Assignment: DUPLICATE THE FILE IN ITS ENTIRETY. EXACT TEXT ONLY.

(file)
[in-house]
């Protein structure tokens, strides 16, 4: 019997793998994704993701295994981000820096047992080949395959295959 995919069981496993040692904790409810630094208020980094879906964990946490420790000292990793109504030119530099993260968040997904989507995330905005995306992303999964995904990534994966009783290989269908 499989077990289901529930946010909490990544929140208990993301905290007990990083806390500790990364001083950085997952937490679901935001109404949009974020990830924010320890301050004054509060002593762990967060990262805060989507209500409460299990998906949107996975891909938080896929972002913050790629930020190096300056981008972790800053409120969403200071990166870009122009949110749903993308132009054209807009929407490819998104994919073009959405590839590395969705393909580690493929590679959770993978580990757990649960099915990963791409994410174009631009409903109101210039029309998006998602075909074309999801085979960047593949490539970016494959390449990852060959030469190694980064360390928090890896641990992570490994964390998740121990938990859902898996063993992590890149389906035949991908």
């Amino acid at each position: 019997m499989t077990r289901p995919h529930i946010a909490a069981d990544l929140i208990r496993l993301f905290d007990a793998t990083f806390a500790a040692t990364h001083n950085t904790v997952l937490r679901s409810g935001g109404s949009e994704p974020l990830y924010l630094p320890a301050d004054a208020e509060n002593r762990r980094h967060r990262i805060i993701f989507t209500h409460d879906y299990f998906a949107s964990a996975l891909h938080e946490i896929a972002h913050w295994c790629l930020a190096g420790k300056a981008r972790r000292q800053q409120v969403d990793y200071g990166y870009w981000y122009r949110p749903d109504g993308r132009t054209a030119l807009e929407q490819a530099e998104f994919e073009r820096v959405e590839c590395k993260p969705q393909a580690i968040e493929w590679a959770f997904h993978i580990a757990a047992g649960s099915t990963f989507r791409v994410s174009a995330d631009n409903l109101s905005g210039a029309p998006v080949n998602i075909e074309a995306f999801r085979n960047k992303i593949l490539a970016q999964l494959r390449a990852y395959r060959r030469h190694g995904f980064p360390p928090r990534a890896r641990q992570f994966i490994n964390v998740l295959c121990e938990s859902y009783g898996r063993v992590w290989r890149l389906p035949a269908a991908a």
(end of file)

[in-house]
């Protein structure tokens, strides 16, 4: 019997793998994704993701295994981000820096047992080949395959295959 995919069981496993040692904790409810630094208020980094879906964990946490420790000292990793109504030119530099993260968040997904989507995330905005995306992303999964995904990534994966009783290989269908 499989077990289901529930946010909490990544929140208990993301905290007990990083806390500790990364001083950085997952937490679901935001109404949009974020990830924010320890301050004054509060002593762990967060990262805060989507209500409460299990998906949107996975891909938080896929972002913050790629930020190096300056981008972790800053409120969403200071990166870009122009949110749903993308132009054209807009929407490819998104994919073009959405590839590395969705393909580690493929590679959770993978580990757990649960099915990963791409994410174009631009409903109101210039029309998006998602075909074309999801085979960047593949490539970016494959390449990852060959030469190694980064360390928090890896641990992570490994964390998740121990938990859902898996063993992590890149389906035949991908």
């Amino acid at each position: 019997m499989t077990r289901p995919h529930i946010a909490a069981d990544l929140i208990r496993l993301f905290d007990a793998t990083f806390a500790a040692t990364h001083n950085t904790v997952l937490r679901s409810g935001g109404s949009e994704p974020l990830y924010l630094p320890a301050d004054a208020e509060n002593r762990r980094h967060r990262i805060i993701f989507t209500h409460d879906y299990f998906a949107s964990a996975l891909h938080e946490i896929a972002h913050w295994c790629l930020a190096g420790k300056a981008r972790r000292q800053q409120v969403d990793y200071g990166y870009w981000y122009r949110p749903d109504g993308r132009t054209a030119l807009e929407q490819a530099e998104f994919e073009r820096v959405e590839c590395k993260p969705q393909a580690i968040e493929w590679a959770f997904h993978i580990a757990a047992g649960s099915t990963f989507r791409v994410s174009a995330d631009n409903l109101s905005g210039a029309p998006v080949n998602i075909e074309a995306f999801r085979n960047k992303i593949l490539a970016q999964l494959r390449a990852y395959r060959r030469h190694g995904f980064p360390p928090r990534a890896r641990q992570f994966i490994n964390v998740l295959c121990e938990s859902y009783g898996r063993v992590w290989r890149l389906p035949a269908a991908a």